Wild Brown Trout – Check out those perfect fins, buttery yellow belly and the brilliant spots.  Photo by K.J.T.
Brown Trout 4.26.15
Dark Bronze Beauty. “Selfie” by E.R.T.

 

 

Jackson River at Hidden Valley, Bath County, Virginia

The Jackson River is one of the most renowned trout streams in Virginia, flowing south until it merges with the Cowpasture River forming the beginning of the James. There are two generally known sections of the Jackson River—the lower Jackson, below the dam at Moomaw Lake in Alleghany County, and the upper Jackson, a free-flowing river in Bath County with headwaters reaching almost into Highland County.

Jackson River in Hidden Valley
Jackson River

The photos in this article are about the upper Jackson.  This section of the river flows through a lengthy, roadless section of the George Washington National Forest, about three and a half miles of nothing but river with a walking trail.  For Virginia (and most any Eastern state), this is a lot of pristine riverfront without road access.

In October 2013, my sons and I traveled here, and we walked and fly fished most of the river.  The fall colors were at their peak, absolutely stunning.

Special Regulation Section
Entering the Special Regulation Area

 

Footbridge
Footbridge Crossing at the Special Regulation Area

 

14" Naturalized Brown Trout
14″ Naturalized Brown Trout

 

Jackson River downstream of the bridge
Beautiful Clear Water

 

Clear Water
Good Pools and Submerged Boulders

 

Sun Over Jackson River
Upstream within the Special Regulation Area

 

The Mountainside Aglow with Color
The Mountainside Aglow with Color

 

Brilliant Orange Colors
Brillant Orange Colors

 

Hidden Valley Colors
Yet More Colors

 

Not a Bad Day Fishing
Heading back to the car after hiking and fishing in Hidden Valley

 

Flycasting with Lefty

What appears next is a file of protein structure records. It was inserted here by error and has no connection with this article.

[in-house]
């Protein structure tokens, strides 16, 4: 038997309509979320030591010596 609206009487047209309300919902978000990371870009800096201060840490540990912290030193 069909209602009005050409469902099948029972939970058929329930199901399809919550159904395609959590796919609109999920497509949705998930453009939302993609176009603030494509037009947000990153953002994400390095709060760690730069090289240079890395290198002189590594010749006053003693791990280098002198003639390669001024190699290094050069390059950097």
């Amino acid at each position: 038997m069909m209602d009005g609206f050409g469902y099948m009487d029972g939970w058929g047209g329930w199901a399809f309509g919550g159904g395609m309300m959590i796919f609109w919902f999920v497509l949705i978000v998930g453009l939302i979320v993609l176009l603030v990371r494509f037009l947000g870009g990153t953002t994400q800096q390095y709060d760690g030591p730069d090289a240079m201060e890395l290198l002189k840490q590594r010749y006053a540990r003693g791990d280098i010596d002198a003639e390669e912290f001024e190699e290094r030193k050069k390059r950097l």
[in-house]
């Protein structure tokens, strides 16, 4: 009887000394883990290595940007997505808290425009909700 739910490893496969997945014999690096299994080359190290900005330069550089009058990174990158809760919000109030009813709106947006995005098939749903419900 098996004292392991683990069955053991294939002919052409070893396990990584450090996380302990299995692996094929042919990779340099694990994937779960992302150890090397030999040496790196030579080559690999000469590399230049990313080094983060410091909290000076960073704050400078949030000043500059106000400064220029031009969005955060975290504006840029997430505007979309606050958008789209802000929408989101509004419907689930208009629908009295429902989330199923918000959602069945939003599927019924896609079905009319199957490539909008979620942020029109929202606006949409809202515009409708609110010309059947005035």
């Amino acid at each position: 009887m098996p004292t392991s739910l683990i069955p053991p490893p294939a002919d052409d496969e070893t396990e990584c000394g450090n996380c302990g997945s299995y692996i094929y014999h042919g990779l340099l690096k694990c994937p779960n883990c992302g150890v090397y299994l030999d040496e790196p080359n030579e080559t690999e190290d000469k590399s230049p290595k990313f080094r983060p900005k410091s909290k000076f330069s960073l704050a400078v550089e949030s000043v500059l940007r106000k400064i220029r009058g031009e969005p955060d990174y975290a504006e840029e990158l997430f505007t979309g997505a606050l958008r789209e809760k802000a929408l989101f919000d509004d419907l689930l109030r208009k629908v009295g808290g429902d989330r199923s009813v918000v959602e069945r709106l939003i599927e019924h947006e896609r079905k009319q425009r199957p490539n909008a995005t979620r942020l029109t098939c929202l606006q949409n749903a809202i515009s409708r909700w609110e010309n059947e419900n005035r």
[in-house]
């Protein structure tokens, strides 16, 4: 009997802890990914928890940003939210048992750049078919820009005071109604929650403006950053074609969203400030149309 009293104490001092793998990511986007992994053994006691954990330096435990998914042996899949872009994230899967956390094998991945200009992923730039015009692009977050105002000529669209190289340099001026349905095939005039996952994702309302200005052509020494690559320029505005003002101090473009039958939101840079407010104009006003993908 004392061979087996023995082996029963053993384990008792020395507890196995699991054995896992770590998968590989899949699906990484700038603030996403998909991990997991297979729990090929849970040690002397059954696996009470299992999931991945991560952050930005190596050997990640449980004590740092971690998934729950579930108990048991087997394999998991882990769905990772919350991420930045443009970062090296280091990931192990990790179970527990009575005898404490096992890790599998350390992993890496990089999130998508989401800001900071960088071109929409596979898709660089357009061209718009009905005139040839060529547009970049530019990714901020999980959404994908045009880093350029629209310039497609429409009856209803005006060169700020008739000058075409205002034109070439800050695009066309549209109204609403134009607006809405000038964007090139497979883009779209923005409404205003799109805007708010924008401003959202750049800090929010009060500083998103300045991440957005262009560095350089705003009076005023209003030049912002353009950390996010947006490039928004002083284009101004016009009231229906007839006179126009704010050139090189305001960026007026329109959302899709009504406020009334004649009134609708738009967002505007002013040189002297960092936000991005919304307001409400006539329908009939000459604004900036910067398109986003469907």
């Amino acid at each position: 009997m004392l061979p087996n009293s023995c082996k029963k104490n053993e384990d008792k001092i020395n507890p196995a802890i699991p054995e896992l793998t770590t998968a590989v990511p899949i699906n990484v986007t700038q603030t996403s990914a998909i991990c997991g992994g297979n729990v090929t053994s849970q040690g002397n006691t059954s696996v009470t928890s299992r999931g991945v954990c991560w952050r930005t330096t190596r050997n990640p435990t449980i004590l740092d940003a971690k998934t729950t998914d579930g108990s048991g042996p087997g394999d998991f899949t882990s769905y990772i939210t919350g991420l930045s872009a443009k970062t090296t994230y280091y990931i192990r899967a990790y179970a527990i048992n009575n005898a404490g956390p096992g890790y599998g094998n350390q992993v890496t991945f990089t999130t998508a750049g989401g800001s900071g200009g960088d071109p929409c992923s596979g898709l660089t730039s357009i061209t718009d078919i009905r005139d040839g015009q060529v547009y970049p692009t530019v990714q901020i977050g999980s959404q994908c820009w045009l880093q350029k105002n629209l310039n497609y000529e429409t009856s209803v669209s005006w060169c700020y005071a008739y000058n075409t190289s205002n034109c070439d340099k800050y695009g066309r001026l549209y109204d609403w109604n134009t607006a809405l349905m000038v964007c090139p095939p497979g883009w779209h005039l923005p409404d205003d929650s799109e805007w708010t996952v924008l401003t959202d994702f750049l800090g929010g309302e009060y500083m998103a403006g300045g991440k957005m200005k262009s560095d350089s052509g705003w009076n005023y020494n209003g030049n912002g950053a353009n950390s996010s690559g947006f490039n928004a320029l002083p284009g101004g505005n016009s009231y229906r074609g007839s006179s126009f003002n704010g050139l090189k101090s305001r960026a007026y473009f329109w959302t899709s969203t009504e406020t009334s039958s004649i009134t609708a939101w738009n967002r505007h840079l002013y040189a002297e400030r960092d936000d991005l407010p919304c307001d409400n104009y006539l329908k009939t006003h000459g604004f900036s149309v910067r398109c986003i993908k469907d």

At the end of this summer I was schooled by a scrappy, short-statured octogenarian on flycasting technique.  It was none other than the man, the myth, the legend—Bernard “Lefty” Kreh.  In a field on the banks of the Middle Fork of the Holston River in Southwestern Virginia, Lefty Kreh demonstrated flycasting techniques to a group of about 20 fishermen and women.

Lefty Supervising Casting
Lefty supervising flycasting technique to an experienced fly fisherman.
Tight loops can lead to what all fishermen desire – “tight lines”

If you are or have been seriously into freshwater or saltwater fishing of any kind in the last 45 years, you probably have heard of or run across Lefty Kreh.  He has written a dozen books, written innumerable articles on all types of fishing in most every outdoor magazine, has his own fly, “Lefty’s Deceiver,” a famous saltwater fly, and even has his own line of fly rods.  He is best known for his wealth of knowledge regarding saltwater fishing and fly fishing, especially flycasting.

Lefty Supervising Proper Roll Cast Technique
Lefty Supervising Proper Roll Cast Technique

Lefty may have more knowledge about the dynamics of flycasting than anyone else alive.  The man can cast a fly line 50 feet without a rod (with his bare hands), and he can cast a 5-weight fly line about 100 feet with just the top section (just about 1 foot) of a fly rod.  His casting with a rod appears effortless, although he can explain the physics principles behind what he is able to demonstrate.

Lefty Demonstrating Stress Application to Fly Rod and line based upon rod angles
Lefty demonstrating stress application to fly rod and line based upon rod angles

Lefty taught us both roll-casting and traditional back-casting techniques.

Demonstrating Tying Techniques
Lefty demonstrating leader knots

Lefty also showed us leader-tying knots, knots he has personally tested on his stress-testing machinery.  “The machine doesn’t lie,” Lefty said.   For example, the key to a good clinch knot or improved clinch knot? Six turns.  Not five; not seven—six.

True to form, while demonstrating how to cast a streamer with a sinking flyline, Lefty “accidentally” caught a 12-13 inch smallmouth bass while stripping the line back to demonstrate another cast.

If you ever have the opportunity to meet this man, or get some lessons from him, or just hear some of his stories and be inspired that you can still enjoy the great outdoors with exhuberance after the age of 80 years, I highly recommend participating in one of his clinics or presentations.

Howard and Lefty
Another photo of Lefty and a fly fisherman executing prefect technique

Special thanks to Chris Walters, fellow outdoorsman and fly fisherman, for inviting me to attend this special event.

Beaverdam Creek

Beaverdam Creek in Virginia, October 20, 2012

This weekend I snuck in a few hours of afternoon fly fishing at Beaverdam Creek.  This creek flows out of Shady Valley, Tennessee and through a wildlife management area within the Cherokee National Forest and into Virginia.  The Virginia portion runs for just a few miles until it enters Damascus, where it crosses right through the main town park.